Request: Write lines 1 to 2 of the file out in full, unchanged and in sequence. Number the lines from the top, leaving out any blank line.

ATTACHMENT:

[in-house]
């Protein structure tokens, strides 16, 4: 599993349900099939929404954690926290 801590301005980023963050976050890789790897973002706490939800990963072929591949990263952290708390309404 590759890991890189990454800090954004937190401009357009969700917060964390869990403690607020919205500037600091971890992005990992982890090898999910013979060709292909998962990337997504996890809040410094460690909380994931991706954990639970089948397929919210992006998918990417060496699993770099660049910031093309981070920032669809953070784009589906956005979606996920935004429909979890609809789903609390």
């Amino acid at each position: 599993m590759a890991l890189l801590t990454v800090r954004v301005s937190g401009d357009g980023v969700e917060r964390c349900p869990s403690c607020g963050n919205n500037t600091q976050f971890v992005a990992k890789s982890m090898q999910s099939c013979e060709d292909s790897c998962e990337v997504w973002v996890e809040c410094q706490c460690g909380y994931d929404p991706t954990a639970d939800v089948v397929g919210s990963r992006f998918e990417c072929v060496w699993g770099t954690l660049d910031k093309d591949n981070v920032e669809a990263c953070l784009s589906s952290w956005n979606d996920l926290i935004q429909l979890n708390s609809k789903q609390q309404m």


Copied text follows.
[in-house]
């Protein structure tokens, strides 16, 4: 599993349900099939929404954690926290 801590301005980023963050976050890789790897973002706490939800990963072929591949990263952290708390309404 590759890991890189990454800090954004937190401009357009969700917060964390869990403690607020919205500037600091971890992005990992982890090898999910013979060709292909998962990337997504996890809040410094460690909380994931991706954990639970089948397929919210992006998918990417060496699993770099660049910031093309981070920032669809953070784009589906956005979606996920935004429909979890609809789903609390």